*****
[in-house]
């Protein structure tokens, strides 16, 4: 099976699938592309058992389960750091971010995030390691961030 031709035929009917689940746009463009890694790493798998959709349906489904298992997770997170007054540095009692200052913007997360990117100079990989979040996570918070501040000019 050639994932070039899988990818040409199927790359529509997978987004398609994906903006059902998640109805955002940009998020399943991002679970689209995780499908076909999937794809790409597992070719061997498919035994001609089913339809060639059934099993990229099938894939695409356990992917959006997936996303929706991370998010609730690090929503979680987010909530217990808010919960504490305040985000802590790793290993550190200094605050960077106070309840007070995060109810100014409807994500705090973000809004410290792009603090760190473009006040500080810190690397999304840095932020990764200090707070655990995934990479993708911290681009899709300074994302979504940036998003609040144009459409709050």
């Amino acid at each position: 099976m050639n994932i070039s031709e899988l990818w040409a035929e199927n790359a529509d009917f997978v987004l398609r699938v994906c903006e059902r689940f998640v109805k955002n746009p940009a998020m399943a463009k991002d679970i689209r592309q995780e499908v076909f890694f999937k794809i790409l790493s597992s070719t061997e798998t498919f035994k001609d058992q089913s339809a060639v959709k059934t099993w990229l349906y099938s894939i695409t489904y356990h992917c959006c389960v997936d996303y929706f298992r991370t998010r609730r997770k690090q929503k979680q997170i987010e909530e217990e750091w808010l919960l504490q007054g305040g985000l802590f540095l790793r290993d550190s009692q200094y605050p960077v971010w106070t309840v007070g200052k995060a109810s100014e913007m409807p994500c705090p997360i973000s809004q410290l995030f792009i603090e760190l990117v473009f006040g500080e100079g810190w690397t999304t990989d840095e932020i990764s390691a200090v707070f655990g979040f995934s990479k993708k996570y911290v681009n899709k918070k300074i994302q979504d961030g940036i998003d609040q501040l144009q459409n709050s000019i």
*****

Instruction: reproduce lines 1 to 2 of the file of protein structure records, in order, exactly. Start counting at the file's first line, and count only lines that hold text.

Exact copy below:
[in-house]
């Protein structure tokens, strides 16, 4: 099976699938592309058992389960750091971010995030390691961030 031709035929009917689940746009463009890694790493798998959709349906489904298992997770997170007054540095009692200052913007997360990117100079990989979040996570918070501040000019 050639994932070039899988990818040409199927790359529509997978987004398609994906903006059902998640109805955002940009998020399943991002679970689209995780499908076909999937794809790409597992070719061997498919035994001609089913339809060639059934099993990229099938894939695409356990992917959006997936996303929706991370998010609730690090929503979680987010909530217990808010919960504490305040985000802590790793290993550190200094605050960077106070309840007070995060109810100014409807994500705090973000809004410290792009603090760190473009006040500080810190690397999304840095932020990764200090707070655990995934990479993708911290681009899709300074994302979504940036998003609040144009459409709050």